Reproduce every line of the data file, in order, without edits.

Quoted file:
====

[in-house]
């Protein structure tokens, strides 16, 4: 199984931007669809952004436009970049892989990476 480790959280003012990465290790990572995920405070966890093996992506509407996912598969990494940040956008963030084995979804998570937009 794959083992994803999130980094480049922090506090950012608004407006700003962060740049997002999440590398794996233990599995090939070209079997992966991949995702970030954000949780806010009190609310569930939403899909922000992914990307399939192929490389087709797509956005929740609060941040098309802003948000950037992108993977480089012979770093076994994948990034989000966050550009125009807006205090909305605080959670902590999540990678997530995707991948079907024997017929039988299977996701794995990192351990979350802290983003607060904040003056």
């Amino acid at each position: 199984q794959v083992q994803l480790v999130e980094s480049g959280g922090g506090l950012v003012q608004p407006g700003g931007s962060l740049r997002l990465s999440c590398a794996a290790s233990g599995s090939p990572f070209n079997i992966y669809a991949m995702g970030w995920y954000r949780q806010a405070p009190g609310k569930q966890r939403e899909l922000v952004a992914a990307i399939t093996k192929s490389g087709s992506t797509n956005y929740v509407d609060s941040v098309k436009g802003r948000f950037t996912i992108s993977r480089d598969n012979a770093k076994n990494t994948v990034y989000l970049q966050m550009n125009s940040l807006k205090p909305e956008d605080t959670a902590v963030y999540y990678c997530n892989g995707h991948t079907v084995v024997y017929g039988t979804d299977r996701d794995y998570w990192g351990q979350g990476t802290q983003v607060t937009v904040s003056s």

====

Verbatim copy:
[in-house]
């Protein structure tokens, strides 16, 4: 199984931007669809952004436009970049892989990476 480790959280003012990465290790990572995920405070966890093996992506509407996912598969990494940040956008963030084995979804998570937009 794959083992994803999130980094480049922090506090950012608004407006700003962060740049997002999440590398794996233990599995090939070209079997992966991949995702970030954000949780806010009190609310569930939403899909922000992914990307399939192929490389087709797509956005929740609060941040098309802003948000950037992108993977480089012979770093076994994948990034989000966050550009125009807006205090909305605080959670902590999540990678997530995707991948079907024997017929039988299977996701794995990192351990979350802290983003607060904040003056």
């Amino acid at each position: 199984q794959v083992q994803l480790v999130e980094s480049g959280g922090g506090l950012v003012q608004p407006g700003g931007s962060l740049r997002l990465s999440c590398a794996a290790s233990g599995s090939p990572f070209n079997i992966y669809a991949m995702g970030w995920y954000r949780q806010a405070p009190g609310k569930q966890r939403e899909l922000v952004a992914a990307i399939t093996k192929s490389g087709s992506t797509n956005y929740v509407d609060s941040v098309k436009g802003r948000f950037t996912i992108s993977r480089d598969n012979a770093k076994n990494t994948v990034y989000l970049q966050m550009n125009s940040l807006k205090p909305e956008d605080t959670a902590v963030y999540y990678c997530n892989g995707h991948t079907v084995v024997y017929g039988t979804d299977r996701d794995y998570w990192g351990q979350g990476t802290q983003v607060t937009v904040s003056s």